What’s the Difference Between Mineral Rights, Royalties, and Royalty Rights?

The low-risk steady returns in energy investments are attracting more institutional, private, and private investors. However, many new investors can get confused by the terminology associated with mineral rights. Terms like mineral interest, royalties, and royalty rights seem to mean the same or overlap to some people. If you are planning to invest in this sector, it is essential to know the difference.

Key Takeaways

What are Mineral Rights?

When you own the mineral rights to a property, you have complete control over the destiny of minerals discovered in or underneath the land. As a result, your mineral rights give you the executive power to excavate, transport, or enter into a contract with an operator for mineral production. Also, you can legally receive royalties, leasing bonuses, and rental payments for the minerals on the property. 

In several states, properties often have an arrangement where one person owns the surface rights, and the other owns mineral rights. This arrangement is possible because these states allow individuals or companies to buy the property’s mineral interest from a fee simple owner, thereby severing the ownership into surface rights and mineral rights. Also, because of fractionalization, the mineral rights can have multiple owners. 

To make mineral rights ownership more viable, some mineral-rich states like Texas and Oklahoma give the mineral estate more rights than the surface estate. These mineral dominant states provide the mineral rights owners more leverage to use the land for mineral excavation and extraction. Otherwise, their mineral interest would not be worth much.

What are Royalties?

Mineral owners receive royalties from the operators as compensation for their share of all production of minerals on the property.  During lease negotiations, the two parties define and record the terms of the royalty payment. Usually, the percentage of royalties ranges between 12.5% to 25%. In addition, the mineral owner has the right to receive delay rental payments, lease bonuses, and shut-in payments.

Royalty payments depend on the drilling activity of the company leasing the lands. When it stops, the royalty payments disappear, and the mineral rights owner can sell the lease to another company or exercise other options.

What are Royalty Rights?

One of the options available to the mineral rights owners is to sell part or all of the royalty interest. Since the owners can sever the royalty interest from the mineral rights, they can sell them without losing executive rights and mineral interest. Also, the mineral rights owners keep the right to lease bonuses, shut-in payments, and lease bonuses.

As the royalty rights owner, you would get the right to a percentage of the royalties on oil and gas production from the property without bearing any of the operational cost of production. However, you would not have the right to lease the mineral interest or share in any bonus payments for granting a lease.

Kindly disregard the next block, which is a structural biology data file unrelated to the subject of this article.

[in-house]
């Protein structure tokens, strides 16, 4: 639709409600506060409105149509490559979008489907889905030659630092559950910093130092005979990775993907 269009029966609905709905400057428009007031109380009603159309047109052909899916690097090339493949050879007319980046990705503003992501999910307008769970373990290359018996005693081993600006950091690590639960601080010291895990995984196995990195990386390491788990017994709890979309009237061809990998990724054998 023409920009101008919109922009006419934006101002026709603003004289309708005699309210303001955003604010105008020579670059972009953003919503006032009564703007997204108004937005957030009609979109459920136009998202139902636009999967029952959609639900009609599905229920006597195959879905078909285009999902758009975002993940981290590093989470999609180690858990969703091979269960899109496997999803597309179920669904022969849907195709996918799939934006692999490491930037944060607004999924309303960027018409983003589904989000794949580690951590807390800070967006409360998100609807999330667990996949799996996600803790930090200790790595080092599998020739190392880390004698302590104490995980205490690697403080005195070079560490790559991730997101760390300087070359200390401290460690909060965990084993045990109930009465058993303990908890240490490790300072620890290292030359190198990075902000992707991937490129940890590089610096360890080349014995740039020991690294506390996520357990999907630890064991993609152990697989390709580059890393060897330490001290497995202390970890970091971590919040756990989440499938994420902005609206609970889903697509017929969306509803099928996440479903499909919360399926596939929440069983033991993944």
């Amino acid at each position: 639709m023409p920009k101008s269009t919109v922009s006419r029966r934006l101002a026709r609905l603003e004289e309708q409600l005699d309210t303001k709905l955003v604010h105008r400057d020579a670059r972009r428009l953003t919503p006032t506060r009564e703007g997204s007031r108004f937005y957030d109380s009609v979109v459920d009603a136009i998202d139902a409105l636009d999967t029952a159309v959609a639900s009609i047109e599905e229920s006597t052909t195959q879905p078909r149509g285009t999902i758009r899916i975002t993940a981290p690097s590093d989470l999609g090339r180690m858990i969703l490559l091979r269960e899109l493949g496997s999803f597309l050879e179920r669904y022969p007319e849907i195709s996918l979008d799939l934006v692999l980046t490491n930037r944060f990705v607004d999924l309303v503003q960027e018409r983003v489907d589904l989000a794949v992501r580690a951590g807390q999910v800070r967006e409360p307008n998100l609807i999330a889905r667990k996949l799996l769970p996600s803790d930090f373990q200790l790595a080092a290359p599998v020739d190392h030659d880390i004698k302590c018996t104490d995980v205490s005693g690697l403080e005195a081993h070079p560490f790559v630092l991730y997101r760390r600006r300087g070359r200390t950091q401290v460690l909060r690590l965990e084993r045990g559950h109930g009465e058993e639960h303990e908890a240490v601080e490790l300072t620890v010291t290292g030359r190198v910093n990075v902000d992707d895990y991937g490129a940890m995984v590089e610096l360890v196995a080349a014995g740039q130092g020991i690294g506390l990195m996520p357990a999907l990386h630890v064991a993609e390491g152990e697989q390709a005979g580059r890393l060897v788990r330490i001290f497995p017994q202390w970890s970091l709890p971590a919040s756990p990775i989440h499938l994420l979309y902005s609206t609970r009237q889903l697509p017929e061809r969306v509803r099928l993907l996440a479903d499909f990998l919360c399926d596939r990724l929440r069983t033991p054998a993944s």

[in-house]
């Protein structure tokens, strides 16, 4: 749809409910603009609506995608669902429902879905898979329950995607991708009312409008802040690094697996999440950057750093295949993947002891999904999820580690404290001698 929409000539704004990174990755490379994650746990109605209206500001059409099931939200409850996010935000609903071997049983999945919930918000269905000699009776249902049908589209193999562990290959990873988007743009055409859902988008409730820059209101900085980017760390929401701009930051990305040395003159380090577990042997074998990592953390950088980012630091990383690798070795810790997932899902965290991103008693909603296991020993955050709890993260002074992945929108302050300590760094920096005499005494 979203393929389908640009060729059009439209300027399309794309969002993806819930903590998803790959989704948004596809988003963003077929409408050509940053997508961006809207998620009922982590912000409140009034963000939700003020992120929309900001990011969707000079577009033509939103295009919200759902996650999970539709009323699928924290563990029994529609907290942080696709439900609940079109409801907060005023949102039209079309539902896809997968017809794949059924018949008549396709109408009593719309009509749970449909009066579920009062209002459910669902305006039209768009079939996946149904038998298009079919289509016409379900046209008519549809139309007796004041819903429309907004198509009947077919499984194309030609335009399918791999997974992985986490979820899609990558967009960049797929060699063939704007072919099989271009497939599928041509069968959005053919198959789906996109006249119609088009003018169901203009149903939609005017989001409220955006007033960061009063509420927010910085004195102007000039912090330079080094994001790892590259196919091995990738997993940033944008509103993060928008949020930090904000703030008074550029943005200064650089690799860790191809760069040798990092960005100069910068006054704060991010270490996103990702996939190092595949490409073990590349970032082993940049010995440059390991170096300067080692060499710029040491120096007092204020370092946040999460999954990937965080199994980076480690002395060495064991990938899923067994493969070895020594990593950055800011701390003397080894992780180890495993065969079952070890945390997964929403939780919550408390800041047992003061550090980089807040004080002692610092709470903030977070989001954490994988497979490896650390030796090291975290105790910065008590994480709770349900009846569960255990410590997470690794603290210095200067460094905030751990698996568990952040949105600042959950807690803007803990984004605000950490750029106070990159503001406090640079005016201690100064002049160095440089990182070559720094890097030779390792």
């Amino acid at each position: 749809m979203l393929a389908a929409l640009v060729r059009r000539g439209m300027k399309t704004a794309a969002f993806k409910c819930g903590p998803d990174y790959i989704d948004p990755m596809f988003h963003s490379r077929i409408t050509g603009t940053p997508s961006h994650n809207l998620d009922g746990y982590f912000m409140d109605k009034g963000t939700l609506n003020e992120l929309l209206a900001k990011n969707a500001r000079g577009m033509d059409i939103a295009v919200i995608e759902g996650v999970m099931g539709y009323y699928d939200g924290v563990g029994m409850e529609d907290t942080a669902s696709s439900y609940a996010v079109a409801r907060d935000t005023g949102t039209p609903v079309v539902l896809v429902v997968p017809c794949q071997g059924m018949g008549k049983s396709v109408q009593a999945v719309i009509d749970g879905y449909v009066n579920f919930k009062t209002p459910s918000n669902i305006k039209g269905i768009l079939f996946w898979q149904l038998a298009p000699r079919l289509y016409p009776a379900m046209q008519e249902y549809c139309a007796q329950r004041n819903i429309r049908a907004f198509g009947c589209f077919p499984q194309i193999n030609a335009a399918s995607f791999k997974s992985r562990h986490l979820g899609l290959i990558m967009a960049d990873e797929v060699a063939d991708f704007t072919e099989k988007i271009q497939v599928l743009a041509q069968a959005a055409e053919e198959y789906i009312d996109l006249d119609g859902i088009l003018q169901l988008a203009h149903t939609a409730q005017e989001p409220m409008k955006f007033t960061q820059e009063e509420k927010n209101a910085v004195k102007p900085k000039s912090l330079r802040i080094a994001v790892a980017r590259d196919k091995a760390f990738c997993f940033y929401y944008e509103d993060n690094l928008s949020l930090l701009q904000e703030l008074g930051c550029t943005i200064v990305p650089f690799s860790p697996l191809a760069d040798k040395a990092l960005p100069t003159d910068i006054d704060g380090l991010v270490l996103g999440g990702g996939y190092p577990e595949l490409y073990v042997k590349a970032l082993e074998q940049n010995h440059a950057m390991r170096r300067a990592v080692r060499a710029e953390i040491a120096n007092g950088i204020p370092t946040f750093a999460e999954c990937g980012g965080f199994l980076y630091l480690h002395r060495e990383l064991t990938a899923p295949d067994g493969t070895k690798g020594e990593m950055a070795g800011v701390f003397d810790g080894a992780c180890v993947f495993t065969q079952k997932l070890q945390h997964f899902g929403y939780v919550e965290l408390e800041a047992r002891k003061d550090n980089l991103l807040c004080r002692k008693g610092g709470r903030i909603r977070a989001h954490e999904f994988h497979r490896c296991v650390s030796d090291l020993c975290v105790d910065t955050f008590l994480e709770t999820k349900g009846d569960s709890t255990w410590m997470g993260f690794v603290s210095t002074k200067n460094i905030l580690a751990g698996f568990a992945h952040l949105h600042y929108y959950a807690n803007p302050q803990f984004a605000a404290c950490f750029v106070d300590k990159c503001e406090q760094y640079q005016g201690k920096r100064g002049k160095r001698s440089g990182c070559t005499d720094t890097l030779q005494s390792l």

Royalty rights are available in three types. Each type has its independent set of rights. Here is a breakdown of each one.

Ownership Interest 

Probably the most common type of royalty interest is ownership interest. By definition, this kind of royalty interest belongs to the owner of the property and the land beneath it. So, before a company can drill and extract any oil or gas from the ground, it would have to secure a leasing contract from the mineral rights owner before any operations could proceed.

Most commonly, an oil and gas company will offer a royalty payment package that includes a sign-on bonus. The lease rate mainly depends on market conditions at the time and the company’s risk-reward analysis. 

Non-Participating Royalty Interest (NPRI)

Just as a landowner can sell their property and keep the mineral rights, the owner can sell the mineral interest and keep all or part of the royalty rights. The name of this type of interest is non-participating royalty interest (NPRI), meaning the owner of this royalty right is not involved in lease negotiations, lease bonuses, or rental payments.

Also, a mineral rights owner may need to raise some cash by selling a percentage of royalty interest with an NPRI. For a lump sum of money, you could receive a portion of the royalties on production based on the conditions in the lease.

Usually created before the lease, NPRI originates from a conveyance or reservation in a particular parcel of land. But, It is only active during oil or gas production on the property. 

Overriding Royalty Interests (ORRI)

An ORRI is a carved-out portion of the royalty separate from the royalty rights owner’s cut. Instead, it comes out of the oil and gas companies’ share of the production. For example, if a landman sold your lease to an operator for 17.5% with a 1.2% reserve, the oil company would pay you 17.5% and pay the landman 1.2% ORRI as a form of commission. Sometimes, landmen and geologists use ORRI’s as a form of payment. 

ORRI’s are valid until the lease expires or the operator ceases production. Also, just as any other type of royalty interest, people can receive it through conveyance or grants. 

Mineral Rights, Royalties, Royal Rights, and Your Investments

Mineral rights-related investing has some complex options. But, as a result, it provides a wide variety of entry points with potential for steady income or growth for your investment portfolio. So, getting more familiar with the terms of this energy market can be very beneficial to your investment strategy and your bottom line. 

Also, you can reduce your risks and increase your returns in energy by partnering with Eckard’s Enterprises. They have 35 years of vetting mineral rights offerings and helping investors learn how to buy mineral rights. Contact Eckard to learn more.